8. In the context of an increasing number of squatters (Robert Neuwirth stated that in 2050 1 in 3 people will be a squatter): - at that point isn't it possible to reach a saturation level (and won't the sheer amount of squatting lead to a change in its present qualities - good or bad)? - what's the alternative to squatting? - what do you think will be the impact of "squatting urbanism"/squatters on cities/the rest of 2 out of 3 people? I’m a university professor for seventeen years. It’s obvious: our architecture students today see a more humanistic role for themselves. They too struggle with the scale and impacts of the massive population shifts you reference. As a graduate program director for ten years, I established a “global citizen-architect” platform as I advised students from Argentina, China, Colombia, Croatia, Denmark, Egypt, Germany, India, Indonesia, Mexico, Nepal, Panama, Sri Lanka, Thailand, Turkey, and the U.S. Dozens of thesis explorations, for which I served as major advisor, explored the concerns you raise. Among them: Gabriela Valencia, with “From Rural to Urban,” asks “what physical and spatial sensibilities might rural people bring with them when migrating to large cities?” The specific case is Emilia Sanchez, the domestic worker who helped raise Gabriela, and “Ms. Emilia’s” move from Sona to Panama City. In addition, a typology of five existing informal settlement patterns in Panama City is described and a small building project is designed for each.
Following our graduate studio, Shalaka Sarpotdar realized, “my entire perspective about the poor changed due to the realization that an educated person like me is simply ignorant about the realities of the poor.” Her thesis, “Architects for Empowerment,” proposed a non-governmental organization in her home city of Pune, India to provide slum dwellers access to education, internet, and monetary resources “which will lead towards their enablement.” “From the Ground Up,” as set out by Matt Amore, reimagined one of the Rust Belt’s most “popular” ruins, the 16-hectare Packard Auto Plant in Detroit. There, he proposed to “nurture the small scale entrepreneurship already happening in the neighborhood and promote a new educational model focused on the inherent creativity and sense of purpose to be found in local people.” Starting with the aspirations, intelligences, and talents of a local person, this is the “alternative” we advocate and practice.
9. How should urban planning and architecture react to the squatting phenomenon (if it should), especially considering the facilities usually offered by institutions (e.g. health care, education, waste management etc.)? We must commit ourselves, first, to a better understanding of ourselves and second, to a better understanding of others -- to being empathetic, not sympathetic (as set out by my colleague Olon Dotson). Two people provide inspiration. On recent trips to Detroit (with students) I met with Grace Lee Boggs, a 96-yearold life-long activist. Her autobiography, “Living for Change,” includes this distinction: “Rebellion is a stage in the development of revolution but it is not revolution… A rebellion disrupts the society but it does not provide what is necessary to make a revolution and establish a new social order. To make a revolution, people … must make a philosophical/spiritual leap and become more human human beings. In order to change/transform the world, they must change/transform themselves.” In 2012 I read Manning Marable’s biography, “Malcolm X: A Life of Reinvention.” Marable observes that part of X’s legacy might be “the politics of radical humanism.” A “deep respect for, and a belief in, black humanity was at the heart of this revolutionary visionary’s faith” that in time “expanded to include people of divergent nationalities and racial identities.” It is time, as Grace and Malcolm suggest, to place people at the center of our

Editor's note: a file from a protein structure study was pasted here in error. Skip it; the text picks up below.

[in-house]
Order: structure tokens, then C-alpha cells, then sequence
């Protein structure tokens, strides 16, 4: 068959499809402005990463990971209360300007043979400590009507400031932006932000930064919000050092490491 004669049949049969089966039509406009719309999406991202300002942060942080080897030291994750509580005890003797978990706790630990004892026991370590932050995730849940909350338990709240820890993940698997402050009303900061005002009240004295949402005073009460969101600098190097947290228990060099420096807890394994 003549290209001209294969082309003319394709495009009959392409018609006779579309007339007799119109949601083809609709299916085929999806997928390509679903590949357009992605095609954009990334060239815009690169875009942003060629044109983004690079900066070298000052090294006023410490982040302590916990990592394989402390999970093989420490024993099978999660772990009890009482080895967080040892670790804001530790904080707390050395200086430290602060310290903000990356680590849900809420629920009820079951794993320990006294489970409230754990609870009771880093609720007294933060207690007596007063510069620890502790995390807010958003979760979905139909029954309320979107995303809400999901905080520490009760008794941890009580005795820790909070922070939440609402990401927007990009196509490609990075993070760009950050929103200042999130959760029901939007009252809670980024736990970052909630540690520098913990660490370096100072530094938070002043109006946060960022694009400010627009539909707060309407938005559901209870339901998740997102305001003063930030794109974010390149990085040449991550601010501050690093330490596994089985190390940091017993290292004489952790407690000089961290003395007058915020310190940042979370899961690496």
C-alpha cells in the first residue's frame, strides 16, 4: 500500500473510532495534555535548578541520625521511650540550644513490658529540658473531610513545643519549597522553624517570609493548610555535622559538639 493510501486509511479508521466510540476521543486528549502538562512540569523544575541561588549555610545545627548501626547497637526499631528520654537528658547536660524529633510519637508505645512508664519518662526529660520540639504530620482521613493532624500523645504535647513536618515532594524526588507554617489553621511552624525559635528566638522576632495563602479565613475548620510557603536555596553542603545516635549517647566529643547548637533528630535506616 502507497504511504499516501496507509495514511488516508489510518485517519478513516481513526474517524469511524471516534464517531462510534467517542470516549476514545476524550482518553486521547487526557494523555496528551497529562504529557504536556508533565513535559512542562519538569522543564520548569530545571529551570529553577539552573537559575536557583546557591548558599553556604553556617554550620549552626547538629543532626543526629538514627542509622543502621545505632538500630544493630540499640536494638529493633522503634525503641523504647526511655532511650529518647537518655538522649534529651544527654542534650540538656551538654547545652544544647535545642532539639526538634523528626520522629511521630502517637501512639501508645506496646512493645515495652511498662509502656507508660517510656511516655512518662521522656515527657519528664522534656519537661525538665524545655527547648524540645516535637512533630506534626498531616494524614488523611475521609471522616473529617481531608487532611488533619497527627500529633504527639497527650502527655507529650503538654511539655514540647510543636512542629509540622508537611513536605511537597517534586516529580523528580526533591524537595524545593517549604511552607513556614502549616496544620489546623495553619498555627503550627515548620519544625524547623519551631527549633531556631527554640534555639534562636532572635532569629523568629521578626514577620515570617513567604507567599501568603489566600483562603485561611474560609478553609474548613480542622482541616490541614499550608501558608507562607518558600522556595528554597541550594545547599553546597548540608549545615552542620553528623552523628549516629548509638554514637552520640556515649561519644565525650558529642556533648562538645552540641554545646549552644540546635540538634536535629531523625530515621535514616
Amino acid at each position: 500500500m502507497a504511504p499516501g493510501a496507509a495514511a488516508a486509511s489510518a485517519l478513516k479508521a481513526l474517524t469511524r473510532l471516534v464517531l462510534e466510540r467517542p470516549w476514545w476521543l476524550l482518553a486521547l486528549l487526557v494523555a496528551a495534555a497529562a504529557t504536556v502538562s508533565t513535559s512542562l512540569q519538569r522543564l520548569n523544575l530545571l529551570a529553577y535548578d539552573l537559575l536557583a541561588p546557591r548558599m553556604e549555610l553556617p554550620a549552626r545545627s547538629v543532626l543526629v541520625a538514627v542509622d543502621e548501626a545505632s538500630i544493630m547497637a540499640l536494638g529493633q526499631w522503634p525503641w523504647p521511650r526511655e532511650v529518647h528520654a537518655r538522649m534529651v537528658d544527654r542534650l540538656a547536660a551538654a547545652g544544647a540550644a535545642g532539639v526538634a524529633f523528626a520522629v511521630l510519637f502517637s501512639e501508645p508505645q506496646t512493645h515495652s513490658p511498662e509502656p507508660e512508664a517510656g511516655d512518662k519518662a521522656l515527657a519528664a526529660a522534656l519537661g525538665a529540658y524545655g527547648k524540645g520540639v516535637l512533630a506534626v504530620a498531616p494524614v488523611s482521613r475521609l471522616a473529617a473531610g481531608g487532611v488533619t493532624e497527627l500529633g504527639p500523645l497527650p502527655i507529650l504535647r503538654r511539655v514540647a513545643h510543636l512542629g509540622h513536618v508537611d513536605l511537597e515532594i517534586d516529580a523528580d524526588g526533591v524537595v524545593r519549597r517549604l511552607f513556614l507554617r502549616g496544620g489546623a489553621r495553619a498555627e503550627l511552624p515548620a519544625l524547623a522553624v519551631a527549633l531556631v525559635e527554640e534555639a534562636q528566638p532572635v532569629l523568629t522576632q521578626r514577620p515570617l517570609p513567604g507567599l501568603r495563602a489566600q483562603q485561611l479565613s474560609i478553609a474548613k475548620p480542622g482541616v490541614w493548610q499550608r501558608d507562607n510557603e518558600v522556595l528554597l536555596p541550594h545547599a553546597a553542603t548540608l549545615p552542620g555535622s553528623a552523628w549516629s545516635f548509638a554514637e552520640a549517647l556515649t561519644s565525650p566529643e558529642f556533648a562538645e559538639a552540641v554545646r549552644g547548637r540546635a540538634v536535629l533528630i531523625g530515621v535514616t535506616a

work even as we determine the work to be contributed. Each of us must lead our personal transformation into a more human human being. And we must become radical humanist-educators and humanist-architects. These are the most important reactions possible. (And the most difficult.)
10. What to you think is essential to consider / to know about squatting and squatters? It’s essential to know Keith. There’s an open jar of peanut butter on the porch’s top step, a white plastic knife the marker of a man disappeared mid-meal. Maybe he’s always mid-meal. Or between meals. 417 Second Avenue. Flint, Michigan. Shopping carts, blue and red, nestle to the bottom step. Plastic milk crates, one upside down supports the peanut butter place setting. Blankets span the openings between columns, enclosing the porch. Glenn says: “Don’t touch anything.” The occupant, though illegal, has rights. This is his peanut butter, his plastic knife. This porch is his, for now. Without his permission, we’re walking through where he sleeps, checking out what he eats, his “I Am Me . . . I Am Okay” poster. Neighbors are complaining to the Genesee County Land Bank (the owners of the foreclosed property) and Glenn is sent to evict Keith from his squat. I happened to be there with graduate students. Unexpected, Keith walked up. We talked as he loaded a shopping cart, on his way to a new squat. (This was the first time for all the students – originating from Egypt, India, Indonesia, and Nepal – to talk with a squatter.) People in the neighborhood, Keith said, gave him jobs. That’s how he survived. When he was too cold, they gave him shelter and blankets. “I know where to get food and water,” he said. “I know how to hunt.” A student whispered to me: “Perhaps being an urban squatter is like living in the wild.” True story. When our group was on the porch, a man veered his car to the curb and called out: "Is Keith dead?“ As we departed, Keith said to me -- a squatter said this to me: “You can get as much as you want out of life. I believe in being positive.” People get on with their lives. We have no choice. Keith knows what is best. Should we listen to Keith?